///         instantaneous pausing and unpausing
///         on the Root, as well as schedule and cancel
///         new relys through the timelock.
contract DelayedAdmin is Auth {
    Root public immutable root;

    // --- Events ---
    event File(bytes32 indexed what, address indexed data);

    constructor(address root_) {
        root = Root(root_);

        wards[msg.sender] = 1;
        emit Rely(msg.sender);

    // --- Admin actions ---
    function pause() public auth {

    function unpause() public auth {

    function scheduleRely(address target) public auth {

    function cancelRely(address target) public auth {

No implemented functionalities exist to trigger PauseAdmin.removePauser. Additionally, the contract features an unused event File, a and fails to record the PauseAdmin’s address upon initiation or elsewhere.

As anticipated, Auth (inherited) also does not handle this responsibility:

To confirm that I did not misunderstand anything, I thoroughly searched the entire audit repository for occurrences of removePauser. However, I could only find them in PauseAdmin.sol, where the function to remove a pauser is implemented, and in a test case that directly calls the PauseAdmin.

1. Implement the PauseAdmin.removePauser Functionality in DelayedAdmin.sol with This Diff:

> import {PauseAdmin} from "./PauseAdmin.sol";
>     PauseAdmin public immutable pauseAdmin;
<     constructor(address root_) {
>     constructor(address root_, address pauseAdmin_) {
>         pauseAdmin = PauseAdmin(pauseAdmin_);
<     // @audit HM? How can delayed admin call `PauseAdmin.removePauser if not coded here?
<     // @audit According to documentation: "The delayed admin is a ward on the pause admin and can trigger PauseAdmin.removePauser."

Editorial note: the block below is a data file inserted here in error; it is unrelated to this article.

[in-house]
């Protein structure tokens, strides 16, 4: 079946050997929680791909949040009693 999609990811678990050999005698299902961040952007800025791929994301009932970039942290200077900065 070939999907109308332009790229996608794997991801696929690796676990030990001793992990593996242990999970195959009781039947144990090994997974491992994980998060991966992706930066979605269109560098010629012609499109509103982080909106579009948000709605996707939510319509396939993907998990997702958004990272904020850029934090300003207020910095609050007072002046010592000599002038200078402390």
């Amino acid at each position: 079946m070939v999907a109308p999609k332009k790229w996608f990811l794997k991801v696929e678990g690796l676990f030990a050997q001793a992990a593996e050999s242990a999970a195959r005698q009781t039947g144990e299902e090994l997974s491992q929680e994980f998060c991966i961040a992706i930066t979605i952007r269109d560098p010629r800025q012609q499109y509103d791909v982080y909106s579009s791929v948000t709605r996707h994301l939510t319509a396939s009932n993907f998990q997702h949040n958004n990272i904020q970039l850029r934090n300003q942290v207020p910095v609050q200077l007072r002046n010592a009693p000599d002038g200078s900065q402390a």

>     // --- Emergency actions --
>     function removePauser(address pauser) public auth {
>         pauseAdmin.removePauser(pauser);
>     }

2. Add This Test Function to AdminTest Contract in test/Admin.t.sol

    function testEmergencyRemovePauser() public {
        address evilPauser = address(0x1337);
        assertEq(pauseAdmin.pausers(evilPauser), 1);

        assertEq(pauseAdmin.pausers(evilPauser), 0);

3. Change the DelayedAdmin Creation in script/Deployer.sol with This diff:

<         delayedAdmin = new DelayedAdmin(address(root));
>         delayedAdmin = new DelayedAdmin(address(root), address(pauseAdmin));

4. Test

$ forge test

RaymondFam (lookout) commented:

The sponsor has highlighted in Discord that these are EOAs capable of triggering to removePauser.

gzeon (judge) commented:

Since the removePauser usecase is explicitly documented in the README and DelayedAdmin.sol is in-scope, I believe this is a valid Medium issue as the warden described.

hieronx (Centrifuge) confirmed and commented:

Mitigated in

[M-07] trancheTokenAmount should be rounded UP when proceeding to a withdrawal or previewing a withdrawal

Submitted by pipidu83, also found by Vagner, KrisApostolov, 0xTiwa, josephdara, 0xgrbr, PENGUN, Kral01, bitsurfer, ether_sky, 0xklh, merlin, maanas, Phantasmagoria, lsaudit, castle_chain, ladboy233, deth, IceBear, 0xPacelli, and MaslarovK